The Wilson Center held an event on Sept. 21 to review the current status of the Russian defense industry, which appears to be back in the business of producing planes, ships, and new weapons systems for a revamped military.
Ruslan Pukhov discussed the Russian defense industry’s limitations and capabilities during the current hard economic times, brought on by western sanctions. A full webcast of the event can be found here.
“Russia is never as weak as it looks like, and is never as strong as it looks,” Pukhov said in opening his presentation.
Discussing the link between oil prices and defense industry procurement, Pukhov said that when oil prices reached $50 per barrel in 1995-96, Russian authorities could allocate large sums for initial procurement. But beginning in 2007, Russian defense industrial enterprises began producing military products for foreign customers. Now only 65-70 percent of their product is produced for the Russian national armed forces.
Performance system ownership has also shifted. Beginning in the early 1990s, the sector began to be privatized.
At the end of President Vladimir Putin’s second term, the policy changed and national pride drove de-privatization, with state-run enterprises largely re-taking control of the industry.
When the sector was private, the companies tried to develop single production and more sophisticated civilian-oriented technologies. But with the exception of air traffic control systems, none of the purely civilian projects were successful.
Russia also made attempts to team up with foreign countries to produce dual-use products.
Discussing the impact of the sanctions, Pukhov said Russian companies are dependent on the Russian state either directly or indirectly. The state relies on taxes it charges companies like Gazprom, and so government revenues are dependent on the demand for Gazprom’s products. With Gazprom’s decreased sales, tax revenues have fallen accordingly.
The future is extremely volatile and uncertain. Pukhov believes the Russian defense industry will continue to lose business.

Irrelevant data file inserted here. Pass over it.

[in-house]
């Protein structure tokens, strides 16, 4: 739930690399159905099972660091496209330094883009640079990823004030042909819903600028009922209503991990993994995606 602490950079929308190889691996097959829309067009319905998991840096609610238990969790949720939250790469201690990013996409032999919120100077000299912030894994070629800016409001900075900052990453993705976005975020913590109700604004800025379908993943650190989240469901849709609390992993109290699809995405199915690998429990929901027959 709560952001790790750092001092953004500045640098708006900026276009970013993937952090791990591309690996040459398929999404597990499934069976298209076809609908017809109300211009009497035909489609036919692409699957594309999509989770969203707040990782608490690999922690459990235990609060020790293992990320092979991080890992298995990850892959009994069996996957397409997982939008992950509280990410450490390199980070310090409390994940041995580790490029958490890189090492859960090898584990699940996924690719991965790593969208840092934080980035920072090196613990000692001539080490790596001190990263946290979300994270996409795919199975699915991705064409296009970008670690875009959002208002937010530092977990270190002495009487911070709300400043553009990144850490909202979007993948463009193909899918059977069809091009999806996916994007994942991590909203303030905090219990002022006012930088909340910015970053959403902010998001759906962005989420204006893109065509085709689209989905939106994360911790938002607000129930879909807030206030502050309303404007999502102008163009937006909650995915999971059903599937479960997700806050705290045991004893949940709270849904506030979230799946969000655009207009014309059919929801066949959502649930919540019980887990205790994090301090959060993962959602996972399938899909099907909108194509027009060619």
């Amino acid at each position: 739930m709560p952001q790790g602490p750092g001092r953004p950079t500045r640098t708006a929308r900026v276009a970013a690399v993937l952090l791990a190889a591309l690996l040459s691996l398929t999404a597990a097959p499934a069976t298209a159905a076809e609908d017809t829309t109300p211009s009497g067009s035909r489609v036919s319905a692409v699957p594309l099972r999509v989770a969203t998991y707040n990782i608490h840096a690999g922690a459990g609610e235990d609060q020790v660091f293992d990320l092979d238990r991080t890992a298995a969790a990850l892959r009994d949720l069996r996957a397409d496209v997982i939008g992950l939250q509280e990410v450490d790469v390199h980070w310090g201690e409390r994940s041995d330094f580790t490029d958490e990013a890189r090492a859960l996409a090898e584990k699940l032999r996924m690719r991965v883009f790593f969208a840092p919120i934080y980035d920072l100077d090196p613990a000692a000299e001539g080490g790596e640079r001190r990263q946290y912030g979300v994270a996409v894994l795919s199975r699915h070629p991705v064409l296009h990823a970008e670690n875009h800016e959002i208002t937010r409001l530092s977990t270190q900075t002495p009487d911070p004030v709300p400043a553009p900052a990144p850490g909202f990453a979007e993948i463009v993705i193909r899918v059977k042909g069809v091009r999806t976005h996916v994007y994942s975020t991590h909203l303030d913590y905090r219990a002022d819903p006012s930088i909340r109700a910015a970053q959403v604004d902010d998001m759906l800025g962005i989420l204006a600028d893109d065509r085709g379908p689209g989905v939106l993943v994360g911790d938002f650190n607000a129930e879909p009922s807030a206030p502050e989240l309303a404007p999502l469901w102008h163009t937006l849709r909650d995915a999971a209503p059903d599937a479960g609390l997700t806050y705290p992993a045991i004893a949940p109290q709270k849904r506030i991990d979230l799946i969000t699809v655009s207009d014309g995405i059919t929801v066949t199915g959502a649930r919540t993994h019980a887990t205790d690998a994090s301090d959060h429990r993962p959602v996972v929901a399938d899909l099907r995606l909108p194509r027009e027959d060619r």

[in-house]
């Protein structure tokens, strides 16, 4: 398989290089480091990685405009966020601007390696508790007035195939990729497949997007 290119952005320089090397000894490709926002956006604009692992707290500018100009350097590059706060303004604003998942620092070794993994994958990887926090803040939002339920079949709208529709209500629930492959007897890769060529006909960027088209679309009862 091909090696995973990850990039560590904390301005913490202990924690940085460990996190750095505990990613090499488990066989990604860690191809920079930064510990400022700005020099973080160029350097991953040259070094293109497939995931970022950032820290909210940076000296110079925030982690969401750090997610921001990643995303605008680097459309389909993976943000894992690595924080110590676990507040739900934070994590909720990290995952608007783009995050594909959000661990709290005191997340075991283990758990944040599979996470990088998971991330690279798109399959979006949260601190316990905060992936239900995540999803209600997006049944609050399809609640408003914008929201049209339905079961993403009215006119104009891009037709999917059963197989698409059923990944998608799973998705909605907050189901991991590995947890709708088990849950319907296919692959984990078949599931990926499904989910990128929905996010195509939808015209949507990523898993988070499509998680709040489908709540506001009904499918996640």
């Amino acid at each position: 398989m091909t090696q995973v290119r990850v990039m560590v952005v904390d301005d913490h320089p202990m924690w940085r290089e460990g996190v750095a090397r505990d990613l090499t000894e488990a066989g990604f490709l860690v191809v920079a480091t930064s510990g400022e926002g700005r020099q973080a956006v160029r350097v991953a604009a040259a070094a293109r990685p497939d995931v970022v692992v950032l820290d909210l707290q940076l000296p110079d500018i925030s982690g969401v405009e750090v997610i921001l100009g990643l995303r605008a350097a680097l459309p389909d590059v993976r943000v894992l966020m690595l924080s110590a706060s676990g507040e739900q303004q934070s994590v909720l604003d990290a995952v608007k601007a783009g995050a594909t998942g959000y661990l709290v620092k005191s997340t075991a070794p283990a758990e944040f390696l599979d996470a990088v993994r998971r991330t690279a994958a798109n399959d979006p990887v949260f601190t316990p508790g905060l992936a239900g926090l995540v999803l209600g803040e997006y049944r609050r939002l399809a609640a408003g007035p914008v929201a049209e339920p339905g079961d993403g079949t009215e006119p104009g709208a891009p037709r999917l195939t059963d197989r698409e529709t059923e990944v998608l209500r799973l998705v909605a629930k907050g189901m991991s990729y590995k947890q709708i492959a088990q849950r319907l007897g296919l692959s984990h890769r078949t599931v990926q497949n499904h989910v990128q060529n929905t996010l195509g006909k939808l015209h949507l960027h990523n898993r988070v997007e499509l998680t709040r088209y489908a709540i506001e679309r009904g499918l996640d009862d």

Russia’s defense budget has stayed at the same level, but has actually declined in what it can purchase because of the falling ruble value. This means the construction of fewer aircraft, tanks, and defense systems.
Furthermore, Russia’s international customers have decreased in numbers and reliability. For example, Vietnam is buying from other nations and China is producing more military equipment internally.
Describing other aspects of the state-controlled industry, Puhkov said Russian constituent enterprises don’t have the ability to freely hire or fire people, unlike western companies.
As for what happens next, Puhkov said foreign technologies are an integral part of Russian systems. Where foreign technologies can be integrated, products have improved. Sanctions have not yet completely cut off the technology.
One problem is that Russia “still tries to do everything,” which isn’t possible given the extent of Russia’s military needs.
Asked if there are any emerging priorities in the defense industry, Puhkov said Russia will return to the paradigm of producing the types of equipment chosen by foreign customers, but this paradigm will never be recognized publically.
With less money, most Russian naval projects will be put on hold, despite Russian society’s deep appreciation for the Navy.